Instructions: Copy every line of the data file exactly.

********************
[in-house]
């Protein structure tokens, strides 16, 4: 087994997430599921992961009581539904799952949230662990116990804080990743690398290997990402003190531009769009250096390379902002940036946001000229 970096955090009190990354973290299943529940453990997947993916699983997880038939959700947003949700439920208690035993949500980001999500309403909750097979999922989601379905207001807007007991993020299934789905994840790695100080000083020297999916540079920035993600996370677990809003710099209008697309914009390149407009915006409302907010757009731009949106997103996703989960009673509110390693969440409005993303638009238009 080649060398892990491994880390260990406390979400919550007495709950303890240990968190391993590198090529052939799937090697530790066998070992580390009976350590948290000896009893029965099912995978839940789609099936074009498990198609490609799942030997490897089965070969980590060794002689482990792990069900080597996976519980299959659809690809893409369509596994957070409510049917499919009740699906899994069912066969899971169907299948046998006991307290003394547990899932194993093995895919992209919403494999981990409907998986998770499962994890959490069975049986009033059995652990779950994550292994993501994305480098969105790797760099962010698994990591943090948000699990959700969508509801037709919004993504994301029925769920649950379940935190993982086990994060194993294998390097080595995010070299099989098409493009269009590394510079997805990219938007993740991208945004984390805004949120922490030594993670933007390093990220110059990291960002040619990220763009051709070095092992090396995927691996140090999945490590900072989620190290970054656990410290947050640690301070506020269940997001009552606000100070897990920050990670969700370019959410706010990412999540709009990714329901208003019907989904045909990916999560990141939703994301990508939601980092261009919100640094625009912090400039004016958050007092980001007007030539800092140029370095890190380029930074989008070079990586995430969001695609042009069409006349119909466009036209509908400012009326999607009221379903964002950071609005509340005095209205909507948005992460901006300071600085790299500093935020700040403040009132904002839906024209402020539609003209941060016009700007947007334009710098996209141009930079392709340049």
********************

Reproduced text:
[in-house]
């Protein structure tokens, strides 16, 4: 087994997430599921992961009581539904799952949230662990116990804080990743690398290997990402003190531009769009250096390379902002940036946001000229 970096955090009190990354973290299943529940453990997947993916699983997880038939959700947003949700439920208690035993949500980001999500309403909750097979999922989601379905207001807007007991993020299934789905994840790695100080000083020297999916540079920035993600996370677990809003710099209008697309914009390149407009915006409302907010757009731009949106997103996703989960009673509110390693969440409005993303638009238009 080649060398892990491994880390260990406390979400919550007495709950303890240990968190391993590198090529052939799937090697530790066998070992580390009976350590948290000896009893029965099912995978839940789609099936074009498990198609490609799942030997490897089965070969980590060794002689482990792990069900080597996976519980299959659809690809893409369509596994957070409510049917499919009740699906899994069912066969899971169907299948046998006991307290003394547990899932194993093995895919992209919403494999981990409907998986998770499962994890959490069975049986009033059995652990779950994550292994993501994305480098969105790797760099962010698994990591943090948000699990959700969508509801037709919004993504994301029925769920649950379940935190993982086990994060194993294998390097080595995010070299099989098409493009269009590394510079997805990219938007993740991208945004984390805004949120922490030594993670933007390093990220110059990291960002040619990220763009051709070095092992090396995927691996140090999945490590900072989620190290970054656990410290947050640690301070506020269940997001009552606000100070897990920050990670969700370019959410706010990412999540709009990714329901208003019907989904045909990916999560990141939703994301990508939601980092261009919100640094625009912090400039004016958050007092980001007007030539800092140029370095890190380029930074989008070079990586995430969001695609042009069409006349119909466009036209509908400012009326999607009221379903964002950071609005509340005095209205909507948005992460901006300071600085790299500093935020700040403040009132904002839906024209402020539609003209941060016009700007947007334009710098996209141009930079392709340049």